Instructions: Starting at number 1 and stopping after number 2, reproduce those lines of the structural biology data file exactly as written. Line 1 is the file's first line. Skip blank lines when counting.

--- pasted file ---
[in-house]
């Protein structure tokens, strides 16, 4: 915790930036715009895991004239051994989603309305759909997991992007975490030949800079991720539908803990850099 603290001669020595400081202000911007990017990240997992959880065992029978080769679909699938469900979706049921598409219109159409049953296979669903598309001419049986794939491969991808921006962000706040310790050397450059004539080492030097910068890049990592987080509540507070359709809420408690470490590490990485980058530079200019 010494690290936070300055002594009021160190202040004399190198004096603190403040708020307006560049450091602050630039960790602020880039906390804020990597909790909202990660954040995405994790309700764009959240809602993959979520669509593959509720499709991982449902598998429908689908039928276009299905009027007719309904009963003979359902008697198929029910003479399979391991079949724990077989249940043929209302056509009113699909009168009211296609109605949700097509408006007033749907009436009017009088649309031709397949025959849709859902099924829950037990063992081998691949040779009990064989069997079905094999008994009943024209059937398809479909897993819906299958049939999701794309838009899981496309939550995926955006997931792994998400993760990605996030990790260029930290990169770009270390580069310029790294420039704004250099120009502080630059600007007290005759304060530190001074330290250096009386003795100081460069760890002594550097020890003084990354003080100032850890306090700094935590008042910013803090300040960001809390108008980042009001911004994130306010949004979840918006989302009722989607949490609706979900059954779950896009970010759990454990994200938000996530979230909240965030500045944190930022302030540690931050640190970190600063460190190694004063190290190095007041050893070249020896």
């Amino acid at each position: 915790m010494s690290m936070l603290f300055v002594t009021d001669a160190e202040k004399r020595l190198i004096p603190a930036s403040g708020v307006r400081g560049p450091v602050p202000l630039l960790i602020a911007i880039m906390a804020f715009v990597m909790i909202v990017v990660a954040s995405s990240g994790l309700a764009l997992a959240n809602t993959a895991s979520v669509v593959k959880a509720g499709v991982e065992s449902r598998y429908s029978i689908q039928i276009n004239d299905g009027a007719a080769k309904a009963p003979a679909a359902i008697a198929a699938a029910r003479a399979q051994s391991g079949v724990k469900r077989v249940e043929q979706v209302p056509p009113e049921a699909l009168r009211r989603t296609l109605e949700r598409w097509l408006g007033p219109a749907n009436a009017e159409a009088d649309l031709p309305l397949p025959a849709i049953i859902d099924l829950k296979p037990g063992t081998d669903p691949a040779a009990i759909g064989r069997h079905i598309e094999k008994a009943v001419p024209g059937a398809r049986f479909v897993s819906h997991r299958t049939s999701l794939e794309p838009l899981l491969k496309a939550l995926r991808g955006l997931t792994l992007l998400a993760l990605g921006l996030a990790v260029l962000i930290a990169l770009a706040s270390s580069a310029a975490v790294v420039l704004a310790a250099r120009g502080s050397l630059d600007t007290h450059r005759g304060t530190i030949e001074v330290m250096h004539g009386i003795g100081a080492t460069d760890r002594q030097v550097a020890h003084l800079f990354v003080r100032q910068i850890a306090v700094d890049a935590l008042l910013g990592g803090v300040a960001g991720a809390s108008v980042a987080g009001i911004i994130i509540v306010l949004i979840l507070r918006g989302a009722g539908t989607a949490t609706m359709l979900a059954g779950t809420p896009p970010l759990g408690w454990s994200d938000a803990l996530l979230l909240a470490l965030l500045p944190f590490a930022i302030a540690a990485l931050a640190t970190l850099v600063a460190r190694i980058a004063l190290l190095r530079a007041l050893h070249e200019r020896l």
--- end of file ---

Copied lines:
[in-house]
């Protein structure tokens, strides 16, 4: 915790930036715009895991004239051994989603309305759909997991992007975490030949800079991720539908803990850099 603290001669020595400081202000911007990017990240997992959880065992029978080769679909699938469900979706049921598409219109159409049953296979669903598309001419049986794939491969991808921006962000706040310790050397450059004539080492030097910068890049990592987080509540507070359709809420408690470490590490990485980058530079200019 010494690290936070300055002594009021160190202040004399190198004096603190403040708020307006560049450091602050630039960790602020880039906390804020990597909790909202990660954040995405994790309700764009959240809602993959979520669509593959509720499709991982449902598998429908689908039928276009299905009027007719309904009963003979359902008697198929029910003479399979391991079949724990077989249940043929209302056509009113699909009168009211296609109605949700097509408006007033749907009436009017009088649309031709397949025959849709859902099924829950037990063992081998691949040779009990064989069997079905094999008994009943024209059937398809479909897993819906299958049939999701794309838009899981496309939550995926955006997931792994998400993760990605996030990790260029930290990169770009270390580069310029790294420039704004250099120009502080630059600007007290005759304060530190001074330290250096009386003795100081460069760890002594550097020890003084990354003080100032850890306090700094935590008042910013803090300040960001809390108008980042009001911004994130306010949004979840918006989302009722989607949490609706979900059954779950896009970010759990454990994200938000996530979230909240965030500045944190930022302030540690931050640190970190600063460190190694004063190290190095007041050893070249020896």